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Bending The Curve: Putting Rust in Ruby with Helix

22bb3e56828870ee9a0dd93aeadbe04a?s=47 Godfrey Chan
September 19, 2017

Bending The Curve: Putting Rust in Ruby with Helix

Two years ago at RubyKaigi, we demonstrated our initial work on Helix, an FFI toolkit that makes it easy for anyone to write Ruby native extensions in Rust. In this talk, we will focus on the challenges and lessons we learned while developing Helix. What did it take to fuse the two languages and still be able to take advantage of their unique features and benefits? How do we distribute the extensions to our end-users? Let's find out!

22bb3e56828870ee9a0dd93aeadbe04a?s=128

Godfrey Chan

September 19, 2017
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  1. None
  2. Terence Lee @hone02

  3. None
  4. None
  5. Godfrey Chan @chancancode

  6. None
  7. None
  8. Motivation 㵕䱛

  9. Motivation
 㵕䱛 - Ruby is slow… - Usually it doesn’t

    matter - Most workload are I/O bound - But occasionally it does…
  10. Motivation
 㵕䱛 - “Best of both worlds”: native extensions -

    JSON gem - Very fast - Transparent to the user - Date, Pathname, etc…
  11. Motivation
 㵕䱛 - Example: String#blank? - Sam Saffron’s fast_blank -

    50 LOC in C - 20x speedup
  12. Motivation
 㵕䱛 - But C… - Unsafe, risky - Maintenance

    burden - Contribution barrier
  13. Motivation
 㵕䱛

  14. Motivation
 㵕䱛 - Rust - Like C: compiled, statically typed,

    very fast - Unlike C: enjoyable to use, guarantees safety - “If it compiles, it doesn’t crash” - Same guarantee as Ruby, but without GC
  15. Motivation
 㵕䱛 - Zero-cost abstractions™ - In Ruby: tension between

    abstractions and performance - Hash.keys.each vs Hash.each_key - In Rust: no such tradeoff - Compiler is magic
  16. Motivation
 㵕䱛 pub fn main() { let array = [1,2,3];

    let mut sum = 0; for i in 0..3 { sum += array[i] }
 
 println!("{:?}", sum); }
  17. Motivation
 㵕䱛 pub fn main() { let array = [1,2,3];

    let sum = array.iter().fold(0, |sum, &val| sum + val); 
 
 println!("{:?}", sum); }
  18. Motivation
 㵕䱛 fast_blank in Rust

  19. Motivation
 㵕䱛

  20. Motivation
 㵕䱛 fast_blank in Helix

  21. Motivation
 㵕䱛 - The vision - Keep writing the Ruby

    you love… - …without the fear of eventually hitting a wall - Start with Ruby - Move pieces to Helix when appropriate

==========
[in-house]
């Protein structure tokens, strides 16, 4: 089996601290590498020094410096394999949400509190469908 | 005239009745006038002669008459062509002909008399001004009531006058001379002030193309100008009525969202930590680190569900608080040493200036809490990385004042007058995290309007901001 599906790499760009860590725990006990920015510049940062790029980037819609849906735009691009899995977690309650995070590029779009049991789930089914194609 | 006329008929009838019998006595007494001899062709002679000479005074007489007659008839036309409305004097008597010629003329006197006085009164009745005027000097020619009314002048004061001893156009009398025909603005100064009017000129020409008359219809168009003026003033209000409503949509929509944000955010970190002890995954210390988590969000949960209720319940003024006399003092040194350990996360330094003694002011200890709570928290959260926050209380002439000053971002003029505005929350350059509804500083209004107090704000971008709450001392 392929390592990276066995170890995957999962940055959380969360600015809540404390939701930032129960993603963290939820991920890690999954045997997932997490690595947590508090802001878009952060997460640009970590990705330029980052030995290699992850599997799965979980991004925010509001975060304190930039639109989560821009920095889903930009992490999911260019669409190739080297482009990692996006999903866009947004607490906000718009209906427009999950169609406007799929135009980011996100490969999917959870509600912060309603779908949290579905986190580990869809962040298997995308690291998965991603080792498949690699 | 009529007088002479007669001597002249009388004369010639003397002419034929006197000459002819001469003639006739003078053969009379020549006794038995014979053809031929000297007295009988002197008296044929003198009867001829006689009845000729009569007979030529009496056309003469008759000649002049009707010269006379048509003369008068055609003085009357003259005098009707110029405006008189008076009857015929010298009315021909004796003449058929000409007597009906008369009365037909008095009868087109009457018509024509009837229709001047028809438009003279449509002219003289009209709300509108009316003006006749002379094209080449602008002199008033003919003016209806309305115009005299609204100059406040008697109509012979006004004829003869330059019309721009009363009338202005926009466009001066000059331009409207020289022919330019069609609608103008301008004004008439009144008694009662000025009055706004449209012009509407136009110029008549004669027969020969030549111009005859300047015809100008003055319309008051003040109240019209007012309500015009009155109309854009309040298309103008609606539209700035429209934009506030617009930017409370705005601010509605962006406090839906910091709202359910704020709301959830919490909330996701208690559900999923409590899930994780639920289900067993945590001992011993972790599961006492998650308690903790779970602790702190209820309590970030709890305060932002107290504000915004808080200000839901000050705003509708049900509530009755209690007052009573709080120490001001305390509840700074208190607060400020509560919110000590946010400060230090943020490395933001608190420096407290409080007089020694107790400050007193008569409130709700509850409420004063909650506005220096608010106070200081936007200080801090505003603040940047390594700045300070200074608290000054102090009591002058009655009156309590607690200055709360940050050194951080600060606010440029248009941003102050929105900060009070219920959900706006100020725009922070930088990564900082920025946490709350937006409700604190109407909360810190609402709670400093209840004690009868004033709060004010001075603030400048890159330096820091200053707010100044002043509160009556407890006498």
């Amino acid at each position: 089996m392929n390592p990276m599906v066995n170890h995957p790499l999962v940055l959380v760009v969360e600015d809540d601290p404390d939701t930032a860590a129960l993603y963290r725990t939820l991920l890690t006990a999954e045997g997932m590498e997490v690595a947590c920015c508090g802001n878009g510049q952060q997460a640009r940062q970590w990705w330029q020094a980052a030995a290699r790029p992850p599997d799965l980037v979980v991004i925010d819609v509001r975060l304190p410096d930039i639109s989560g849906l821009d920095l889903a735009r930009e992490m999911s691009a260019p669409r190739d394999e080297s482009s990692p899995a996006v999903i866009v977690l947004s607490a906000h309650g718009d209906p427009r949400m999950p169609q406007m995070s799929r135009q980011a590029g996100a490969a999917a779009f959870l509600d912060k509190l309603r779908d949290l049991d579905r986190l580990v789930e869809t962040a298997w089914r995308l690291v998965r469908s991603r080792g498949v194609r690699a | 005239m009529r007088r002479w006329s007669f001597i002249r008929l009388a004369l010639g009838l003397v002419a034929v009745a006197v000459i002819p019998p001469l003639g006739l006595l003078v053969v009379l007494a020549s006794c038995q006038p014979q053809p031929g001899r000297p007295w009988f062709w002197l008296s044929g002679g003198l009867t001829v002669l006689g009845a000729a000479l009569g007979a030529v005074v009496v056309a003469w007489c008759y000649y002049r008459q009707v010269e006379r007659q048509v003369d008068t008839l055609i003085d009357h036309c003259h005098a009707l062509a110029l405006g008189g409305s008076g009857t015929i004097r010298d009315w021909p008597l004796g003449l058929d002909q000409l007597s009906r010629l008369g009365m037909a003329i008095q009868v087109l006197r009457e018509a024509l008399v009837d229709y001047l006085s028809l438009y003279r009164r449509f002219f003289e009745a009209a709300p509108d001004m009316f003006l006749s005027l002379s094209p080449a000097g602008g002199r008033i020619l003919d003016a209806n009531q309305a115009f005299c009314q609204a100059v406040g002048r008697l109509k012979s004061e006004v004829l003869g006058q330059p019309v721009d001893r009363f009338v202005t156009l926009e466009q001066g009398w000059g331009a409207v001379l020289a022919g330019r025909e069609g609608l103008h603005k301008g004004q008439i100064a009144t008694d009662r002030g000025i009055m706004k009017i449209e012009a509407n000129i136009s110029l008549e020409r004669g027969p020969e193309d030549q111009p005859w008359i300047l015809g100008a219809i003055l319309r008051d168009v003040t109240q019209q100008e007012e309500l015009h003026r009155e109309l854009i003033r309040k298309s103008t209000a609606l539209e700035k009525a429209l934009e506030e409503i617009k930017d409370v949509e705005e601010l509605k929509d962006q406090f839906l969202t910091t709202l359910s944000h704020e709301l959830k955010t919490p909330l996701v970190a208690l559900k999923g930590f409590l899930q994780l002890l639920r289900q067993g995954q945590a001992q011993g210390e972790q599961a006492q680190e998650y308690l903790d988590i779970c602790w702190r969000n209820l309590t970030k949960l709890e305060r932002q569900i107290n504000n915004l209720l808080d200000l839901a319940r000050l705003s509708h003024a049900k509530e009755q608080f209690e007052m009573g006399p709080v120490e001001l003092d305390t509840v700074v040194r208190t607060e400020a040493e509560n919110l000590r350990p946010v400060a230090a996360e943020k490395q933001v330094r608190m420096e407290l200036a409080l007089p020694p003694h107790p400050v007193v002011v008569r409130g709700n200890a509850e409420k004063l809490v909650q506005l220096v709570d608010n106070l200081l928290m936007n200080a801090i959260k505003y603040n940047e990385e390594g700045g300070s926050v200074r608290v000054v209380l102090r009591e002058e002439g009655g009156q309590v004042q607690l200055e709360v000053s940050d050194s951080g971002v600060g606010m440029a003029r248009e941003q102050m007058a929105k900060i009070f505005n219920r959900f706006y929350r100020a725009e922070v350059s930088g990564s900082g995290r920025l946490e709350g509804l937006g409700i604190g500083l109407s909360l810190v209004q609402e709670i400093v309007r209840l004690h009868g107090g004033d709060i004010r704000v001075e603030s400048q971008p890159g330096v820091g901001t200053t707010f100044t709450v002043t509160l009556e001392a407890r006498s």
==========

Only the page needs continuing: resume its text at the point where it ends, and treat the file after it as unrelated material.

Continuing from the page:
22. Demo 䋚ᄍ

  23. $ http://chancancode.tv/helix ᝕承ਁ଒ %

  24. & http://usehelix.com

  25. How it works 䋚ᤰ΄托奞

  26. Challenges 抓氂;䌏ᒽ

  27. Challenge #1 Ease of use ֵ͚Κͯͫ

  28. VALUE greeter_hello(VALUE self, VALUE name) { return rb_sprintf("Hello, %"PRIsVALUE".", name);

    } void Init_my_extension() { VALUE c_Greeter = rb_define_class("Greeter", rb_cObject); rb_define_singleton_method(c_Greeter, "hello", greeter_hello, 1); } class Greeter def self.hello(name) "Hello, #{name}." end end Ease of use
 ֵ͚Κͯͫ
  29. class Greeter def initialize(name) @name = name end def hello

    "Hello, #{@name}.” end end struct Greeter { VALUE name; }; void Greeter_mark(struct Greeter* data) { rb_gc_mark(data->name); } VALUE Greeter_alloc(VALUE self) { struct Greeter* greeter; return Data_Make_Struct(self, struct Greeter, Greeter_mark, RUBY_DEFAULT_FREE, greeter); } VALUE Greeter_initialize(VALUE self, VALUE name) { struct Greeter* greeter; Data_Get_Struct(self, struct Greeter, greeter); *greeter = name; return self; } VALUE greeter_hello(VALUE self) { return rb_sprintf("Hello, %"PRIsVALUE".", name); } void Init_my_extension() { VALUE c_Greeter = rb_define_class("Greeter", rb_cObject); rb_define_alloc_func(c_Greeter, Greeter_alloc); rb_define_method(c_Greeter, "initialize", Greeter_initialize, 1); rb_define_method(c_Greeter, "hello", greeter_hello, 0); } Ease of use
 ֵ͚Κͯͫ
  30. class Point def initialize(x, y) @x = x @y =

    y end attr_reader :x, :y def +(other) Point.new(@x + other.x, @y + other.y) end def -(other) Point.new(@x - other.x, @y - other.y) end def distance_from(other) delta = self - other Math.sqrt(delta.x ** 2 + delta.y ** 2) end end ' Ease of use
 ֵ͚Κͯͫ
  31. Domain-specific language ϖϮαЀࢴํ᥺承

  32. class Greeter def self.hello(name) "Hello, #{name}." end end ruby! {

    class Greeter { def hello(name: String) -> String { format!("Hello, {}.", name) } } } Ease of use
 ֵ͚Κͯͫ
  33. class Greeter def initialize(name) @name = name end def hello

    "Hello, #{@name}.” end end ruby! { class Greeter { struct { name: String } def initialize(helix, name: String) { Greeter { helix, name } } def hello(&self) -> String { format!("Hello, {}.", self.name) } } } Ease of use
 ֵ͚Κͯͫ
  34. ruby! { class Point { struct { x: f64, y: